Approximately, 46 percent of restaurateurs look at business reports and metrics every day.
The phrase “good job” is thrown around a lot in the restaurant industry, but how can you really know when you’ve done a great job?
The best way to compare your performance today to your performance yesterday, last week, last month, or last year is to look deeply at your restaurant POS’ in-depth data reports. With the right POS, you’ll be able to access reports on labor, sales, inventory, and more. This way, if someone in your restaurant tells you “good job” today, you can deduce if it’s a generous compliment or an accurate assessment of your restaurant’s performance.
Approximately, 46 percent of restaurateurs look at their business reports and metrics every day, according to the Toast Restaurant Technology Industry Report. If you want to compete with them, you’ll need to stay on top of your metrics daily as well.
Let’s take a look at the top 10 reports every restaurant owner should run, often, with their restaurant POS software.
1. Restaurant Sales Reports
Of course, number one is sales. Your restaurant sales are the cornerstone of your business. The sales report dashboard on your POS provides an overview of all transactions completed during a selected time period. It should also include net sales, gratuity, tips, total guests, table turn time, and a breakdown of all service types and payment methods. The sales report on your dashboard should provide a scannable overview of the restaurant performance metrics you really care about, at a high level. From there, you can drill down to specific categories such as individual items sold, tips collected, credit card types, sales by server, and more, to determine your strategy for saving money and optimizing your menu.
2. Sales Exceptions Reports
Sales exceptions reports allow you to quickly view an overview of all voids, discounts, and refunds. A blank exception report indicates that your team is running efficiently, whereas a clogged exception report may indicate that your team needs extra training. The reports also allow you to identify the specific servers and managers who are giving and approving sales exceptions — voiding receipts, discounting food, and offering refunds. With this report on your POS dashboard, you can see the total number of sales exceptions, total amount, and void percent that each of your staff members has given, and closely monitor your staff’s productivity.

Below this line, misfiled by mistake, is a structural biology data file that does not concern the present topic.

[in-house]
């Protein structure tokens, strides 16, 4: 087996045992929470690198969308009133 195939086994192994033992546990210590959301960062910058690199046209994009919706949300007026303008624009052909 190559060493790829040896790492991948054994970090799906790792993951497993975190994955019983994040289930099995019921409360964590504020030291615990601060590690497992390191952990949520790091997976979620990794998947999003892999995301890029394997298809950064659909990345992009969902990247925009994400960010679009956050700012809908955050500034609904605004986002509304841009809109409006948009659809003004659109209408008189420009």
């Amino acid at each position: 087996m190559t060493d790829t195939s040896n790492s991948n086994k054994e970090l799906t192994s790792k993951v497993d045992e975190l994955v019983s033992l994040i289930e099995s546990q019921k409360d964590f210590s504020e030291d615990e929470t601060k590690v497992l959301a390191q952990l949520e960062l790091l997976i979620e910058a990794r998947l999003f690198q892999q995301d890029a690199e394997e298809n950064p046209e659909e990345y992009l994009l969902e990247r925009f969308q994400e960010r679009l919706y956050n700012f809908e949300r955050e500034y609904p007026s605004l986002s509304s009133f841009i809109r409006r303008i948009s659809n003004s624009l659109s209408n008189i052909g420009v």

3. Labor Reports
Labor reports provide detailed insight into how your labor is translating into sales. The report on your POS dashboard should provide a summary of each of your employees, including labor cost percentage. That waitress that’s leaving? You can run a report on her real-time productivity to see if she’s slacking off during her last two weeks. You can also export payroll reports, pool tips, edit time entries, and compare her to your least favorite waiter to determine if your favorite waitress was as awesome as you thought she was.
4. Payouts Reports
Depending on your tipping policy, your waitstaff may be taking payouts at the end of every shift. According to the U.S. Chamber of Commerce, employee theft in the restaurant industry is between $3 and $6 billion dollars. When your staff has easy access to the cash register, and they think they’re not being watched, they may easily take out an extra quarter — or 10 — for their payout. With an integrated POS system, you can track these payout reports alongside your labor reports to determine your most (and least) productive employees.
5. Product Mix Reports and Menu Reports
A restaurant’s success centers around the food it makes, right? After you’ve hired the perfect chef and labored over a menu, it’s time to track how it’s performing. Product mix and menu reports automatically track menu sales and uses that data to show you exactly how your menu items are affecting your sales. Identify the top menu groups, items, and modifiers. If you want to drill down even more, check out how your menu is performing by time and day of week. Every day, easily identify the items that are directly contributing to restaurant sales — and consider dropping those that aren’t.